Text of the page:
Suspensions of MNCs from the liver and hepatic LNs were incubated first with anti-CD16/CD32 Ab (BD PharMingen) to block the Fc receptor, and then with fluorescein isothiocyanate-conjugated anti–major histocompatibility complex class II (I-Ab), anti-CD3, and anti-CD4 (all from Immunotech, Marseille, France), phycoerythrin-conjugated anti-CD11c, anti-CD14 (BD Pharmingen), anti-CD8, and anti-CD44, (eBioscience), or biotin-conjugated anti-CD11b (BD PharMingen) and anti-TLR4 (eBioscience). For biotin-conjugated Abs, incubation with allophycocyanin-conjugated streptavidin (Biomeda, Foster City, CA) was then performed. Isotype controls were used for determination of negative cells. The stained cells were analyzed on a FACScalibur (Becton Dickinson, San Jose, CA).
P. acnes–Specific Lymphocyte Proliferation Assay.
Suspensions of MNCs (1 × 105 cells/well) of hepatic LNs from the mice 7 days after P. acnes priming were cultured in triplicate in 96-well flat-bottomed plates (Becton Dickinson Labware, Franklin, NJ) with (10 μg/mL or 100 μg/mL) or without heat-killed P. acnes in 200 μL of RPMI 1640 medium supplemented with 10% fetal bovine serum, 2 mmol/L L-glutamine, and 2 × 10−2 mmol/L mercaptoethanol at 37°C under an atmosphere of 5% CO2/95% air. The cells were incubated for 72 hours, with 1 μCi of 3H-thymidine per well present for the last 12 hours. The cells were harvested on filter paper, and radioactivity was counted in a beta counter (Beckman, Fullerton, CA).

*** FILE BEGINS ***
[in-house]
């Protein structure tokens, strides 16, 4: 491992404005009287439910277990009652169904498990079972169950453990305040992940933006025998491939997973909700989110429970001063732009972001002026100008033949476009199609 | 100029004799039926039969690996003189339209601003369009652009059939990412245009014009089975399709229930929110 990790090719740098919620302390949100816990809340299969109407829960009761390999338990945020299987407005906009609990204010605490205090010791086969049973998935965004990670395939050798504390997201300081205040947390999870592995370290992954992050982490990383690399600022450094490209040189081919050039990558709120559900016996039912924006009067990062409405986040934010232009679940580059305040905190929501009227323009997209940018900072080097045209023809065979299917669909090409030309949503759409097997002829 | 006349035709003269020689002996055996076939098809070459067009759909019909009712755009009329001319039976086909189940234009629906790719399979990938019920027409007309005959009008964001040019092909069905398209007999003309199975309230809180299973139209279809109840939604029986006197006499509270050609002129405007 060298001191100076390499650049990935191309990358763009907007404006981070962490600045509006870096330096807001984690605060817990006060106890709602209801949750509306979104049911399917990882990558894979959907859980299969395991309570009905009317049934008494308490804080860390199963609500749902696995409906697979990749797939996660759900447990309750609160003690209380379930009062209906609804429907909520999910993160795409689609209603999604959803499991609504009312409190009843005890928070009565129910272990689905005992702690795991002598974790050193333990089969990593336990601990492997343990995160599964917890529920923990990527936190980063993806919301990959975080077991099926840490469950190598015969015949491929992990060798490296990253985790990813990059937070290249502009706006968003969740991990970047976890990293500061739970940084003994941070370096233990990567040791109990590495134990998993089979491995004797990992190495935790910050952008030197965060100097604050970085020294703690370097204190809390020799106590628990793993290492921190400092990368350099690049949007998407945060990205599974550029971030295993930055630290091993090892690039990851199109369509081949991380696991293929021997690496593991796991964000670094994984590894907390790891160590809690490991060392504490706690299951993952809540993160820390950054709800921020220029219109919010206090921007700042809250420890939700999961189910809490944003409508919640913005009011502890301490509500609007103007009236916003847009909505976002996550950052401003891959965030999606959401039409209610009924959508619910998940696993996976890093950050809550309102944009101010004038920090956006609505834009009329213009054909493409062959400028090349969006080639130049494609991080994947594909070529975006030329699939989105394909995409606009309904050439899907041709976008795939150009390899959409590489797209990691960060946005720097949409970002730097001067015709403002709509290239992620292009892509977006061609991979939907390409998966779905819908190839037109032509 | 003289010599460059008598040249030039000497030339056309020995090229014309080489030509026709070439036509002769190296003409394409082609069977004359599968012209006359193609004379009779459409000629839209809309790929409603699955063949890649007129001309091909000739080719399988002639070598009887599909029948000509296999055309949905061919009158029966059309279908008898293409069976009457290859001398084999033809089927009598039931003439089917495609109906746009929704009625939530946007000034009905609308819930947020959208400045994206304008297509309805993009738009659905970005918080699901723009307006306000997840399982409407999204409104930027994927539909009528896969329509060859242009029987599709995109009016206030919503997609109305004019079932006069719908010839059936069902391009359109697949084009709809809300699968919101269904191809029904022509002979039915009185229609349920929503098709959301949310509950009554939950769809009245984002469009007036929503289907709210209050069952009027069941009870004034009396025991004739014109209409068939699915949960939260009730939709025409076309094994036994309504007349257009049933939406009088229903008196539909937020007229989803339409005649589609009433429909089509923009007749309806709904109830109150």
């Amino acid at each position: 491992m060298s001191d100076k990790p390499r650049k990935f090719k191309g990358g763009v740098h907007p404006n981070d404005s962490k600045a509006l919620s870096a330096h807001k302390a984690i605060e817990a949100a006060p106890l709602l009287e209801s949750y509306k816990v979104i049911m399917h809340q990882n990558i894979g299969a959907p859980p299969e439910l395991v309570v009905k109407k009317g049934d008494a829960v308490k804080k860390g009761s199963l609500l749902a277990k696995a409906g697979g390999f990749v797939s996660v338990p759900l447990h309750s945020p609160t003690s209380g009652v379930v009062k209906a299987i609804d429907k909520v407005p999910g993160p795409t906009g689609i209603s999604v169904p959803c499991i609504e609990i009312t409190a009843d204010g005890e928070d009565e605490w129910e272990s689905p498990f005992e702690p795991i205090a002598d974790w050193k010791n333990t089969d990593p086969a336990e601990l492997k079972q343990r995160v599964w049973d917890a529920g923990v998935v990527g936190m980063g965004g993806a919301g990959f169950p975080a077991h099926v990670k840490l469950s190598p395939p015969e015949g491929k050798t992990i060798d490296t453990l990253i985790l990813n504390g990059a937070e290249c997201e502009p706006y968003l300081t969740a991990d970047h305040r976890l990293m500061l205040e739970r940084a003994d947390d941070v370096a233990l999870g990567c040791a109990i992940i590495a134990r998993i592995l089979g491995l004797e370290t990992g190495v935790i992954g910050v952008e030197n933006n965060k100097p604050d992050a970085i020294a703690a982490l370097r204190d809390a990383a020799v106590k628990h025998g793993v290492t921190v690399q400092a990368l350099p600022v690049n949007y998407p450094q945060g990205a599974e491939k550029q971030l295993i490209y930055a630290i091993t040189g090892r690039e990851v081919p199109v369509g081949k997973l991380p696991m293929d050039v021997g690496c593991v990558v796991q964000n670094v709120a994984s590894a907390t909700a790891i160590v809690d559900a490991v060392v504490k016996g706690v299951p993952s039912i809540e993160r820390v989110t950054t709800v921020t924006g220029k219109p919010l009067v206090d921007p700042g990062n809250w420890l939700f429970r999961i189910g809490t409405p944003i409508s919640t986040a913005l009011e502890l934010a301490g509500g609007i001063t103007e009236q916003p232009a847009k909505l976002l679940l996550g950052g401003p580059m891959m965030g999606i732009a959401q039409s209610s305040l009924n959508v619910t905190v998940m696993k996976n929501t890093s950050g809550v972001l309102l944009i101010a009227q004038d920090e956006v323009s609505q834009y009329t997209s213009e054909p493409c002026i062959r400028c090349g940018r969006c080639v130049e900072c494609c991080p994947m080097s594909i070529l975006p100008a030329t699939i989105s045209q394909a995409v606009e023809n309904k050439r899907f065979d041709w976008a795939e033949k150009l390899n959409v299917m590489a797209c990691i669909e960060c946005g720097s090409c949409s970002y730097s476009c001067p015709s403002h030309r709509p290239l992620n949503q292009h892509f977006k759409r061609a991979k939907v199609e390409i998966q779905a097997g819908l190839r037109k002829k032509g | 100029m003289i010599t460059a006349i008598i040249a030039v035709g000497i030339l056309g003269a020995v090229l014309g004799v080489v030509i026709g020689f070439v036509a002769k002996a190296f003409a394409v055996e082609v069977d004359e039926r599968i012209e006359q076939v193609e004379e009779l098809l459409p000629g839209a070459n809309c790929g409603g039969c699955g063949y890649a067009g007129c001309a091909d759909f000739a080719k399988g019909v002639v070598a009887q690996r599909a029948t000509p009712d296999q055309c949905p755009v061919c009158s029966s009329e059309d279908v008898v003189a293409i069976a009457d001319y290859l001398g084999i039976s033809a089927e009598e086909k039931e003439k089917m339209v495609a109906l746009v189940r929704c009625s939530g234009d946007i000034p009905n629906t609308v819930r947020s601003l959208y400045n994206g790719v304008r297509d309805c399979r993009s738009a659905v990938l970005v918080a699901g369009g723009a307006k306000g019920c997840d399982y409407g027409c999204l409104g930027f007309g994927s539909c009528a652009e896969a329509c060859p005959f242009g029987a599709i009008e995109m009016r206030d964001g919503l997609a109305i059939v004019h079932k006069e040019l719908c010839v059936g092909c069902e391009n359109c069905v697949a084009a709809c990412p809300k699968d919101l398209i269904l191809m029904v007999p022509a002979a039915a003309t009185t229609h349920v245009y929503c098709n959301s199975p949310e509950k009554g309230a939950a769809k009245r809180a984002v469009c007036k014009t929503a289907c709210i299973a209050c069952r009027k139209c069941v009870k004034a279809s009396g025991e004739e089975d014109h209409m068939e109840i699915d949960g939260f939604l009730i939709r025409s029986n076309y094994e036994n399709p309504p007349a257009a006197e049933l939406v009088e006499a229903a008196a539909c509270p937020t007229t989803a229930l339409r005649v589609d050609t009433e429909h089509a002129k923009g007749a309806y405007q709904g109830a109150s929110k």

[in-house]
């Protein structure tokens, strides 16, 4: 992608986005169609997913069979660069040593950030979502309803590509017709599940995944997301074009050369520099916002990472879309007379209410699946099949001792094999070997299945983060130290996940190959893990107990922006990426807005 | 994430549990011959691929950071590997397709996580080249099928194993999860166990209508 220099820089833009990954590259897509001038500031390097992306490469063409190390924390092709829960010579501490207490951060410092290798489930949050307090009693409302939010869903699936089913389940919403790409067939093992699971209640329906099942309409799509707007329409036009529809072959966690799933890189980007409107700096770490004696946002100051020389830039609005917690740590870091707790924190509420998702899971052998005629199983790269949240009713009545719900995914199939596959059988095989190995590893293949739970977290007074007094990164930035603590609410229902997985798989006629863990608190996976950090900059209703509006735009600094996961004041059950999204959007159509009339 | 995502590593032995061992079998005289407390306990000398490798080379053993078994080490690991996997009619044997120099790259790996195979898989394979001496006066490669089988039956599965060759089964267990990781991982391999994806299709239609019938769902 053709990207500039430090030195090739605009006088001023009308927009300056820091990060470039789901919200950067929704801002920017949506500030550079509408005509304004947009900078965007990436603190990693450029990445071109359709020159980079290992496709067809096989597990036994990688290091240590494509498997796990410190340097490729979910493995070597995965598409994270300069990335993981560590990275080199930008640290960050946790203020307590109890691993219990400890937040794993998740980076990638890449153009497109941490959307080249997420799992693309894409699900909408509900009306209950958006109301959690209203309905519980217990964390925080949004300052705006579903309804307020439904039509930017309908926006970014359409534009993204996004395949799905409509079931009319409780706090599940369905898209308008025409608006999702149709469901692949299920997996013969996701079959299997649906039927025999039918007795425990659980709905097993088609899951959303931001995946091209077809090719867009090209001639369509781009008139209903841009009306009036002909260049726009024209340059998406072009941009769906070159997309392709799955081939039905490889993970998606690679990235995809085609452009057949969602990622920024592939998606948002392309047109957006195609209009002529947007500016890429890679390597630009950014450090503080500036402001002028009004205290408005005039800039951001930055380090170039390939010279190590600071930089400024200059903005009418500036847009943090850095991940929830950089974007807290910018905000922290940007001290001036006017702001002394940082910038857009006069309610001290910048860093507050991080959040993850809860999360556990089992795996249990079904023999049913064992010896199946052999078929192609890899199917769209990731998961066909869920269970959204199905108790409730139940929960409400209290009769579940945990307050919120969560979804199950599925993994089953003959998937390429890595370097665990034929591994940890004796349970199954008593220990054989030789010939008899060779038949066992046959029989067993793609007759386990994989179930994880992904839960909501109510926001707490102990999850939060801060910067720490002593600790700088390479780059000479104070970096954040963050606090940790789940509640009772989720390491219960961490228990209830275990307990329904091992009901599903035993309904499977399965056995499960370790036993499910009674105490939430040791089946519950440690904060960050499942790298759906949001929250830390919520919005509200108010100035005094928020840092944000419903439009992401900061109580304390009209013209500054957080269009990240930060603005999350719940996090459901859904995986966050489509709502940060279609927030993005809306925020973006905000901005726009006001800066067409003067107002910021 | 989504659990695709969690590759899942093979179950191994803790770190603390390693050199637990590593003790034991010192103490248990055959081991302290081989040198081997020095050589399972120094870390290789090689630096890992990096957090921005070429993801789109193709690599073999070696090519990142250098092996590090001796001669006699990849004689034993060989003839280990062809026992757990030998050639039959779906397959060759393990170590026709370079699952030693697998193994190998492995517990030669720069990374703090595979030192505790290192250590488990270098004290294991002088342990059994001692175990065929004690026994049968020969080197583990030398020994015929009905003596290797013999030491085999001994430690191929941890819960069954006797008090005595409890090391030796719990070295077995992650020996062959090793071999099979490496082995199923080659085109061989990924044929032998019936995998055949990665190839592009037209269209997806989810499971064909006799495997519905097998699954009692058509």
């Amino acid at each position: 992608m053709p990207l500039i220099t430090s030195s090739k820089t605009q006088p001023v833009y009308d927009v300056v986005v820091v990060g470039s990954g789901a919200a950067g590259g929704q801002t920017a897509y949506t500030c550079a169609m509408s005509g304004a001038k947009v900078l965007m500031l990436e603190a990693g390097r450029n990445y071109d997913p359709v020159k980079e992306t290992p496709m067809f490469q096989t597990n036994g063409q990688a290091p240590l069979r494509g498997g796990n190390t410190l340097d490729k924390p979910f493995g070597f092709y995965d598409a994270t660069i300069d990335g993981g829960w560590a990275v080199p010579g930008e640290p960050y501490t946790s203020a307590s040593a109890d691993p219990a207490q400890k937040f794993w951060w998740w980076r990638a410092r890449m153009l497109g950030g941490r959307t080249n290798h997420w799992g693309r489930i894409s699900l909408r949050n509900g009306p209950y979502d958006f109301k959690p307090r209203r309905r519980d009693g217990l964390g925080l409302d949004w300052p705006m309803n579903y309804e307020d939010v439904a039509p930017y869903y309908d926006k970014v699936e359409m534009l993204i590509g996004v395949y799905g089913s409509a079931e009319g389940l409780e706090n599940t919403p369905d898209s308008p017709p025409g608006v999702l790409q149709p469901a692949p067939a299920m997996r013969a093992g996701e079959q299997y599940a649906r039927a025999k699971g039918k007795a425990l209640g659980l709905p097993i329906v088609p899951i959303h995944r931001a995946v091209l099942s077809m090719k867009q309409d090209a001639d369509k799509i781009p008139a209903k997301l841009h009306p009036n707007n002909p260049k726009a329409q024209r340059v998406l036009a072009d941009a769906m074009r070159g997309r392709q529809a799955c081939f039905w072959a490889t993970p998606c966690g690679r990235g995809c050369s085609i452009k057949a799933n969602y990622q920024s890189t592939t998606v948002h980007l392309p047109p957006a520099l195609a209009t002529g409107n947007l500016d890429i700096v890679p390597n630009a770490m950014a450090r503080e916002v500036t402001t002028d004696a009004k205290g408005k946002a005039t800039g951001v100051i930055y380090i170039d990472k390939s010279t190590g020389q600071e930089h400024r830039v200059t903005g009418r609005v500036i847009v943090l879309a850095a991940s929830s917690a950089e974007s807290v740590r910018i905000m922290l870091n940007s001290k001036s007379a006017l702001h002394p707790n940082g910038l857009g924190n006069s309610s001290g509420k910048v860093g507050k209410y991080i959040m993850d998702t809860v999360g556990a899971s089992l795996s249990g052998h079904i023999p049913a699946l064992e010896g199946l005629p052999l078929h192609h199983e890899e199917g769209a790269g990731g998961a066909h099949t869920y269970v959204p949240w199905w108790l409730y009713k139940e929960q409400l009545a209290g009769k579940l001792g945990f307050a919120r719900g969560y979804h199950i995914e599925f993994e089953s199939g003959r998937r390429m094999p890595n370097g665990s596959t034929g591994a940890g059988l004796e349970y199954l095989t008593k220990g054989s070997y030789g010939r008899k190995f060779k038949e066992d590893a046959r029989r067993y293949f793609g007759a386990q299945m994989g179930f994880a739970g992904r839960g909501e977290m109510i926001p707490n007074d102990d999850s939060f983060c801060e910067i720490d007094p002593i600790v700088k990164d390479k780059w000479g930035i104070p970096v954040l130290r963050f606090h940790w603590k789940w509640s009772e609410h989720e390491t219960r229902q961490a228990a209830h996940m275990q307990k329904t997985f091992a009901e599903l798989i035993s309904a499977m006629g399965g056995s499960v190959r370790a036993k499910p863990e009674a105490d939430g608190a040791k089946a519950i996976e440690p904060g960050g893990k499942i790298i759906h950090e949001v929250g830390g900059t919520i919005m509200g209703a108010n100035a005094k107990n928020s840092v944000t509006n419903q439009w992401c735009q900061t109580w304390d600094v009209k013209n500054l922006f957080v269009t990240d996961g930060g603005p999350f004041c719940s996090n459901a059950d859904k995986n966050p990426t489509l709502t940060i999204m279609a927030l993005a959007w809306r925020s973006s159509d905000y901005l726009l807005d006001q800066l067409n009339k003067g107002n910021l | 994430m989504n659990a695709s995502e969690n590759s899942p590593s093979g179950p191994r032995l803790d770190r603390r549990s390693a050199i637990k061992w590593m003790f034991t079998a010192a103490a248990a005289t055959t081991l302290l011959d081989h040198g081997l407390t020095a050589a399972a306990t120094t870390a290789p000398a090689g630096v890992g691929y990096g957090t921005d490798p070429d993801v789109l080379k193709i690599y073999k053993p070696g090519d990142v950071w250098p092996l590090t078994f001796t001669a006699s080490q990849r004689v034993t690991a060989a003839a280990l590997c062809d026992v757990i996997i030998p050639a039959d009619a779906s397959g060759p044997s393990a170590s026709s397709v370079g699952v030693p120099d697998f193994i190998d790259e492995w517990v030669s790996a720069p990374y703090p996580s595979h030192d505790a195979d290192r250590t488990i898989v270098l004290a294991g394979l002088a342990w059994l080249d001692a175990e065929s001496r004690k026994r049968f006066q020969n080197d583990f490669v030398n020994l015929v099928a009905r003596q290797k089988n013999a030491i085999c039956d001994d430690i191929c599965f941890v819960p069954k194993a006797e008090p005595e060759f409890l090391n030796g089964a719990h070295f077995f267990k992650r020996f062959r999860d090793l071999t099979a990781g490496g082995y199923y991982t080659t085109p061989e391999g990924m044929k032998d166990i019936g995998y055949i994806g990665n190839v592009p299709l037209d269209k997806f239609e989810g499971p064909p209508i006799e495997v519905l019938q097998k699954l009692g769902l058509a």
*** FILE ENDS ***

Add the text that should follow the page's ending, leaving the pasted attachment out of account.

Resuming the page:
P. acnes–Specific IFN-γ Production.
Suspensions of MNCs (5 × 105 cells) from the livers isolated from mice 7 days after P. acnes priming were cultured in 500 μL of RPMI 1640 medium supplemented with 10% fetal bovine serum in 24-well plates (Corning, Corning, NY), and P. acnes was added at a concentration of 100 μg/mL. Supernatants were harvested after 24 hours of culture, and the concentrations of IFN-γ were measured by ELISA.
Separation of CD11c+, CD11b+, CD4+, and CD8+ Cells From MNCs.
Suspensions of MNCs from mice 7 days after P. acnes priming were first incubated with anti-CD16/CD32 Ab to block the Fc receptor. CD11c+ fractions were then isolated by magnetic cell sorting (MACS) after incubation with 100 μL of anti-CD11c–conjugated MACS microbeads (Miltenyi Biotec, Bergisch, Germany) using MACS separation columns (Miltenyi Biotec) according to the manufacturer's protocol. CD11b+, CD4+ and CD8+ fractions were then separated from the negative cell fraction by MACS with a rat anti-mouse CD11b IgG antibody (eBioscience), a rat anti-mouse CD4 IgG antibody (eBioscience) and a rat anti-mouse CD8 IgG antibody (eBioscience), respectively, followed by incubation with Dynabeads M-450 sheep anti-rat IgG (Dynal Biotech, Oslo, Norway)
Functional Changes in CD11c+ Dendritic Cells by Treatment With CTLA-4Ig.